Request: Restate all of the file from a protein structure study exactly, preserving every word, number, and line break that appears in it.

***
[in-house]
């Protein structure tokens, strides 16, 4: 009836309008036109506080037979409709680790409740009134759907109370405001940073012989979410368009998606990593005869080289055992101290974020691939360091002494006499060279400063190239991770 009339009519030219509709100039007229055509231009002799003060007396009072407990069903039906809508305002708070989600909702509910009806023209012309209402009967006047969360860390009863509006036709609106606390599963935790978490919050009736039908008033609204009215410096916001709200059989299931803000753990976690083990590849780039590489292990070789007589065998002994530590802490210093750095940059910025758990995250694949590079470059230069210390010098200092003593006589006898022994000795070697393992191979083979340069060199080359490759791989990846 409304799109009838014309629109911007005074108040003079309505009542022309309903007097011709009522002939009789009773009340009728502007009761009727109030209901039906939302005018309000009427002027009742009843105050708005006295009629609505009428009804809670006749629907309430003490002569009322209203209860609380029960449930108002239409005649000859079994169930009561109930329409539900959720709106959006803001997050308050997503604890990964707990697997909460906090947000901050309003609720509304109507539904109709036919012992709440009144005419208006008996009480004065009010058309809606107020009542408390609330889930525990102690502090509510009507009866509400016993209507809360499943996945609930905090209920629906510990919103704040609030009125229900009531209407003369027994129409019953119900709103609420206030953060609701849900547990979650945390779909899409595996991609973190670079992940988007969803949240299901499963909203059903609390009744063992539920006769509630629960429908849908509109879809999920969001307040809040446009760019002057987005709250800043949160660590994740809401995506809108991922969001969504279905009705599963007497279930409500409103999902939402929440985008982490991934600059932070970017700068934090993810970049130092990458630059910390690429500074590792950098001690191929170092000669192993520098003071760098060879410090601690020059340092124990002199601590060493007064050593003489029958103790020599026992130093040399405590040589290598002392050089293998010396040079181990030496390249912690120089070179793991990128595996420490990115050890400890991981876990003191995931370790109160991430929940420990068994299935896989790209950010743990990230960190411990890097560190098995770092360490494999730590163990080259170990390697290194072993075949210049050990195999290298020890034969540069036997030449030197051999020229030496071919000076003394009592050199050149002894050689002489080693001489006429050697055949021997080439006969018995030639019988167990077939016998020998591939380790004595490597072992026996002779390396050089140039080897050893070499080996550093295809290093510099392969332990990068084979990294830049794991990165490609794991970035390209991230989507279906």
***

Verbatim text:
[in-house]
């Protein structure tokens, strides 16, 4: 009836309008036109506080037979409709680790409740009134759907109370405001940073012989979410368009998606990593005869080289055992101290974020691939360091002494006499060279400063190239991770 009339009519030219509709100039007229055509231009002799003060007396009072407990069903039906809508305002708070989600909702509910009806023209012309209402009967006047969360860390009863509006036709609106606390599963935790978490919050009736039908008033609204009215410096916001709200059989299931803000753990976690083990590849780039590489292990070789007589065998002994530590802490210093750095940059910025758990995250694949590079470059230069210390010098200092003593006589006898022994000795070697393992191979083979340069060199080359490759791989990846 409304799109009838014309629109911007005074108040003079309505009542022309309903007097011709009522002939009789009773009340009728502007009761009727109030209901039906939302005018309000009427002027009742009843105050708005006295009629609505009428009804809670006749629907309430003490002569009322209203209860609380029960449930108002239409005649000859079994169930009561109930329409539900959720709106959006803001997050308050997503604890990964707990697997909460906090947000901050309003609720509304109507539904109709036919012992709440009144005419208006008996009480004065009010058309809606107020009542408390609330889930525990102690502090509510009507009866509400016993209507809360499943996945609930905090209920629906510990919103704040609030009125229900009531209407003369027994129409019953119900709103609420206030953060609701849900547990979650945390779909899409595996991609973190670079992940988007969803949240299901499963909203059903609390009744063992539920006769509630629960429908849908509109879809999920969001307040809040446009760019002057987005709250800043949160660590994740809401995506809108991922969001969504279905009705599963007497279930409500409103999902939402929440985008982490991934600059932070970017700068934090993810970049130092990458630059910390690429500074590792950098001690191929170092000669192993520098003071760098060879410090601690020059340092124990002199601590060493007064050593003489029958103790020599026992130093040399405590040589290598002392050089293998010396040079181990030496390249912690120089070179793991990128595996420490990115050890400890991981876990003191995931370790109160991430929940420990068994299935896989790209950010743990990230960190411990890097560190098995770092360490494999730590163990080259170990390697290194072993075949210049050990195999290298020890034969540069036997030449030197051999020229030496071919000076003394009592050199050149002894050689002489080693001489006429050697055949021997080439006969018995030639019988167990077939016998020998591939380790004595490597072992026996002779390396050089140039080897050893070499080996550093295809290093510099392969332990990068084979990294830049794991990165490609794991970035390209991230989507279906």